Like Midjourney and other tools, you must actively opt out of a right for Open AI to be able to use the outputs.  This could be easily misunderstood and essentially means that Open AI would like to push your outputs back into the learning model unless you opt out – clearly this could undermine any exclusive content you may have been seeking to create.  It also is a risk if you are using confidential information or personal data within prompts. 

Another easily overlooked condition is that Open AI, like many Generative AI tool providers require that you must make it clear that any output is not human generated. The safest option to avoid IPR infringement from generative tools, is to use tools trained on “home grown” content like Getty AI. The Getty AI generator terms* transparently promise to be trained on creative content and data which is supported by an uncapped IP indemnification from Getty. Rightly, Getty are proudly shouting that they have created a generative AI model which compensates content creators for the use of their work and protects users of the tools.  This model must be the way to go, balancing the financial investment in generative AI tools by such providers with the rights of content creators.  

We recommend a legal review of the terms of use for all AI tools before you embark on their use; so you fully understand and comply with the terms of use and flow down relevant conditions (more on this below) to freelancers, employees, suppliers, subcontractors, customers and clients. 

4. AI & Quality of Outputs & Relevance

Whilst generative AI will certainly speed up creative and design processes, it also enables less qualified creatives to expand the range of work they can produce. Graphic designers can now be content producers in minutes. Projects which would have taken 10 days to have created 5 years ago, can now be generated in a few hours. 

Given the range of users of these tools, it is important to remember that generative AI will be biased; it will discriminate; and it will also hallucinate. It is also inaccurate at times. Careful consideration is needed to QA outputs to avoid embarrassment and worse still negligence, discrimination, equality or defamation claims.

5. Create an AI Usage Policy

Creating an internal AI policy is a good starting point for any organisation. Getting input across divisions and teams on your ethical and moral position on generative AI is an essential starting point. This should apply to your internal use including use by employees and freelancers.  The policy should also consider where you act for clients, your use of generative AI in client deliverables and services.  

This policy will differ for different organisations. For some edgy brands they may want to use generative AI in a disruptive way, despite the legal risks. For others, avoiding an IPR claim in marketing and advertising campaigns is crucial. There may also be regulatory or other commercial considerations.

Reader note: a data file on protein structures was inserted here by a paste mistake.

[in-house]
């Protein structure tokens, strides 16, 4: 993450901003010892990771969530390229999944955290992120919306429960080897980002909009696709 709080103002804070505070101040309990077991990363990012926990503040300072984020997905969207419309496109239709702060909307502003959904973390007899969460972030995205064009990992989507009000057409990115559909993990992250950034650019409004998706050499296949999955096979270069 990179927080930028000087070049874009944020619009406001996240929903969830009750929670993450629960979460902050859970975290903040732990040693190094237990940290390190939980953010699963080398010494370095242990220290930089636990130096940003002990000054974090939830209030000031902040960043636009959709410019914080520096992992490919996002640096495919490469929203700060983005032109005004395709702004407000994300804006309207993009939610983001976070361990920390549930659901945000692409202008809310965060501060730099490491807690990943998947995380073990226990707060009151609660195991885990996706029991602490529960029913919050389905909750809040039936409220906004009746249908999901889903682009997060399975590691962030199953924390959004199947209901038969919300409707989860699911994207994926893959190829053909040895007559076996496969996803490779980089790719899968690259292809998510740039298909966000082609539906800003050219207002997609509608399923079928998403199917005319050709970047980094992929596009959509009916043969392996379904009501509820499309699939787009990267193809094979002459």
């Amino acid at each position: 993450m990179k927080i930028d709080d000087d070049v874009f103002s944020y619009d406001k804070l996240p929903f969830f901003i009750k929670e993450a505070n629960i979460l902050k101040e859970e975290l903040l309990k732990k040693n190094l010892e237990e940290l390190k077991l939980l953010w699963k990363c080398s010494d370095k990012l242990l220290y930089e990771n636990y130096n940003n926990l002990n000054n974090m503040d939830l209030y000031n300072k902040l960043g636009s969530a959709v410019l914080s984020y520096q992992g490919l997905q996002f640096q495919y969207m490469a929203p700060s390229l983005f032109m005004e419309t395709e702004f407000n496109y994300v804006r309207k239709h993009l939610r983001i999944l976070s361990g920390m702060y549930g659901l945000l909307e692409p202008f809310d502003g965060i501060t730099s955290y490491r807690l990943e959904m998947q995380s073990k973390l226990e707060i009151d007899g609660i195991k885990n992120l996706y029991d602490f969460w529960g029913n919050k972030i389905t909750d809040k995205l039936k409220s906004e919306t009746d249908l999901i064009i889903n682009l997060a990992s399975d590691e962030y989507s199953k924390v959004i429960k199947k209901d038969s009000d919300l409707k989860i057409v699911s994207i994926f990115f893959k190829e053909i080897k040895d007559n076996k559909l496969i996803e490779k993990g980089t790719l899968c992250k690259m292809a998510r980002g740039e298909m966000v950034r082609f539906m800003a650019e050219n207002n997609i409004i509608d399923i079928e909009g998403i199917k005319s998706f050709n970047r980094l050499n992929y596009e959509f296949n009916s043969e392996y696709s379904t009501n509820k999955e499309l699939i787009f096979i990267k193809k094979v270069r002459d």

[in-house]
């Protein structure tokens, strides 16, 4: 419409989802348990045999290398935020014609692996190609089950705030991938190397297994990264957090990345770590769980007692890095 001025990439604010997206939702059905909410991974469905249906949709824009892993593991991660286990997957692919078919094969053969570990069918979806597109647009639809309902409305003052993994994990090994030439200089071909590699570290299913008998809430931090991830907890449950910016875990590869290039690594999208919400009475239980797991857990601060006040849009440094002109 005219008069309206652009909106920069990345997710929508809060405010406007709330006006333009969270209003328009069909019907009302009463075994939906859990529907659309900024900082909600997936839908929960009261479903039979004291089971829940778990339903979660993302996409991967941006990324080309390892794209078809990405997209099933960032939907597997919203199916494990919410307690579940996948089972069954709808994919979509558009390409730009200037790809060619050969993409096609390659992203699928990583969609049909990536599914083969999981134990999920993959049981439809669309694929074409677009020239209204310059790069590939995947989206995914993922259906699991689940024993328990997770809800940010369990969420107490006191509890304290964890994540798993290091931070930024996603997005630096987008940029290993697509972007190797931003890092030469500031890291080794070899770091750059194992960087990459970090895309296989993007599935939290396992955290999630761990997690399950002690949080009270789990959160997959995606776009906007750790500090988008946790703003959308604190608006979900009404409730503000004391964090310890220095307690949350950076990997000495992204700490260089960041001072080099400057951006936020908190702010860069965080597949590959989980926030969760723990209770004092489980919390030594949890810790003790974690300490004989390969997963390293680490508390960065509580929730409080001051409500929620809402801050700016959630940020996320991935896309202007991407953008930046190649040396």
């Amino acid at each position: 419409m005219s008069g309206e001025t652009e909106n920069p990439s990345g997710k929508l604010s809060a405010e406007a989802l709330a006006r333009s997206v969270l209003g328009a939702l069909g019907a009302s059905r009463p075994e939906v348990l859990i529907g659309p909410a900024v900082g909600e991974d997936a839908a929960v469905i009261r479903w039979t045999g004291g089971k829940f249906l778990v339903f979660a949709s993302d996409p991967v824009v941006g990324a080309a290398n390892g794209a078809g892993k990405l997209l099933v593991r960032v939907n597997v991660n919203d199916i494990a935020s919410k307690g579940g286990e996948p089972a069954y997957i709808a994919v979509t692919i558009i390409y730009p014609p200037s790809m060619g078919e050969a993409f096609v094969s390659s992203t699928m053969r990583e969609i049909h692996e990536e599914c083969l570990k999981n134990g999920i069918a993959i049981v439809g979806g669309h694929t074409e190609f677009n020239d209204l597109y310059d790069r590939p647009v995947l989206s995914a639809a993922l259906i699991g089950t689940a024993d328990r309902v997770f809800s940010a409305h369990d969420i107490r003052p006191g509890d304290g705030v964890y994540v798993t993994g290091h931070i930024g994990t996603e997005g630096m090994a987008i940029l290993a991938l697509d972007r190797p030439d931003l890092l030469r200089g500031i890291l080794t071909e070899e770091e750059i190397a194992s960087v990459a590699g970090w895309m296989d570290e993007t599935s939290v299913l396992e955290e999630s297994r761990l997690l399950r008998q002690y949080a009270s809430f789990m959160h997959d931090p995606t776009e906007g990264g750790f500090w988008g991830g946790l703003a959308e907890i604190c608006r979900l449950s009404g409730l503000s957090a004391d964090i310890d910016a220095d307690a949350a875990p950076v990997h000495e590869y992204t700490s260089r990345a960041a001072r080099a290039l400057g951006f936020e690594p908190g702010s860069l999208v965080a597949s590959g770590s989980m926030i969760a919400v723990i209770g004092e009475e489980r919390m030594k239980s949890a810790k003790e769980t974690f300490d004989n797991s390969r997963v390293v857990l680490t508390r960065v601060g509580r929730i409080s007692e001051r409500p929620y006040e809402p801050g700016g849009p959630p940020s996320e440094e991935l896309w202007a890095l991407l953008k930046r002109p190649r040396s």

Based on this position, you can build a process for what tools can be used and for what purpose and assess these risks.  What data and content can be used within tools which are permitted and what checks will you carry out?  What is your QA process on outputs?

Consider what training is required and who will have access and importantly what will you do if something goes wrong? 

Your policy should also set out your approvals process for generative AI tools within the business. 

Once you have prepared the internal AI policy, you should consider how this needs to apply to your external suppliers, freelancers and subcontractors.

6. AI & Contractual Obligations 

Review contracts with clients if you are providing services or deliverables and work with your legal team to make suitable adjustments based on your AI policy and the generative tools you plan to use. For example, if your client terms say your client will own the copyright in any deliverables you create for them, and you now have agreed that you can use Midjourney at the discovery stage of a project, you will need to adjust these terms. Equally you will need to reconsider warranty terms and liability caps accordingly. 

7. AI Employee & Freelancer Guidance, Contracts and Policies

Ensure your employee and freelancer contracts and any relevant supply contracts incorporate compliance with your external AI policy. Consider collaboration, training and how you will continue to check compliance and risk.

8. Confidentiality

Whilst you should have guardrails around use and protection of confidential information and data within your organisation, this should be reviewed in this era of generative AI.  

Many of the AI tools use prompts to train their models, some allow an opt out but this is not always obvious for users.  If confidential information is disclosed in this way to models and regenerated as outputs for other users, this potentially lifts the confidentiality wrapper on the information itself (meaning it is no longer protected by confidentiality).  If third party confidential information is disclosed in this way, you are highly likely to be in breach of confidentiality terms which are typically uncapped. Where this data involves personal data then there will be exposure to fines from regulators such as the ICO in the UK.

9. Insurance 

Finally, check your insurance policies so you know the level and scope of any cover in relation to generative AI use. Many policies are staying silent on AI use now, but this may well change especially in light of the increase of IPR claims.  

If you have any questions, please contact Rebecca Steer, rebecca.steer@crsblaw.com

* Up to date as of 1 May 2024. 
** Terms up to date as of 1 May 2024 review based on UK terms other terms may be applicable.